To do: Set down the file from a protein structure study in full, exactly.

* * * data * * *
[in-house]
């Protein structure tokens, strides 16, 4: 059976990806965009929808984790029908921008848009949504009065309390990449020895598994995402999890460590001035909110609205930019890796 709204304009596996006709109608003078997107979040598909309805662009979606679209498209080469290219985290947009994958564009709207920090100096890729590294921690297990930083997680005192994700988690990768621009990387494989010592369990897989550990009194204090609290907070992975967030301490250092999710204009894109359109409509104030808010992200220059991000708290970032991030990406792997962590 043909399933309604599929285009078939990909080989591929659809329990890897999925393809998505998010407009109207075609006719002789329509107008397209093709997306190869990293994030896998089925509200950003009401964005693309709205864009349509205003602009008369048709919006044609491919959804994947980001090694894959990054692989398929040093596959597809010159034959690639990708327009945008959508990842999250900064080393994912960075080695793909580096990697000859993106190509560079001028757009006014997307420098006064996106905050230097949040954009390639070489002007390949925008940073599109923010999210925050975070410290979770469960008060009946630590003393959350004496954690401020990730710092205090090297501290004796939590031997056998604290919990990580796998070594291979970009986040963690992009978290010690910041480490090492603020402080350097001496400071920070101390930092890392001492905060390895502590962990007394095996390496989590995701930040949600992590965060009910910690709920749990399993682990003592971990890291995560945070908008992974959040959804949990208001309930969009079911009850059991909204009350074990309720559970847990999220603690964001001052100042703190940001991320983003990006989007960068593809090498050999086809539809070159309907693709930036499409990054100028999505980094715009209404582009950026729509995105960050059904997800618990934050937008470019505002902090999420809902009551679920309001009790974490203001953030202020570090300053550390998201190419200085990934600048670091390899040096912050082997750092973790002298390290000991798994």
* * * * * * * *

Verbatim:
[in-house]
């Protein structure tokens, strides 16, 4: 059976990806965009929808984790029908921008848009949504009065309390990449020895598994995402999890460590001035909110609205930019890796 709204304009596996006709109608003078997107979040598909309805662009979606679209498209080469290219985290947009994958564009709207920090100096890729590294921690297990930083997680005192994700988690990768621009990387494989010592369990897989550990009194204090609290907070992975967030301490250092999710204009894109359109409509104030808010992200220059991000708290970032991030990406792997962590 043909399933309604599929285009078939990909080989591929659809329990890897999925393809998505998010407009109207075609006719002789329509107008397209093709997306190869990293994030896998089925509200950003009401964005693309709205864009349509205003602009008369048709919006044609491919959804994947980001090694894959990054692989398929040093596959597809010159034959690639990708327009945008959508990842999250900064080393994912960075080695793909580096990697000859993106190509560079001028757009006014997307420098006064996106905050230097949040954009390639070489002007390949925008940073599109923010999210925050975070410290979770469960008060009946630590003393959350004496954690401020990730710092205090090297501290004796939590031997056998604290919990990580796998070594291979970009986040963690992009978290010690910041480490090492603020402080350097001496400071920070101390930092890392001492905060390895502590962990007394095996390496989590995701930040949600992590965060009910910690709920749990399993682990003592971990890291995560945070908008992974959040959804949990208001309930969009079911009850059991909204009350074990309720559970847990999220603690964001001052100042703190940001991320983003990006989007960068593809090498050999086809539809070159309907693709930036499409990054100028999505980094715009209404582009950026729509995105960050059904997800618990934050937008470019505002902090999420809902009551679920309001009790974490203001953030202020570090300053550390998201190419200085990934600048670091390899040096912050082997750092973790002298390290000991798994």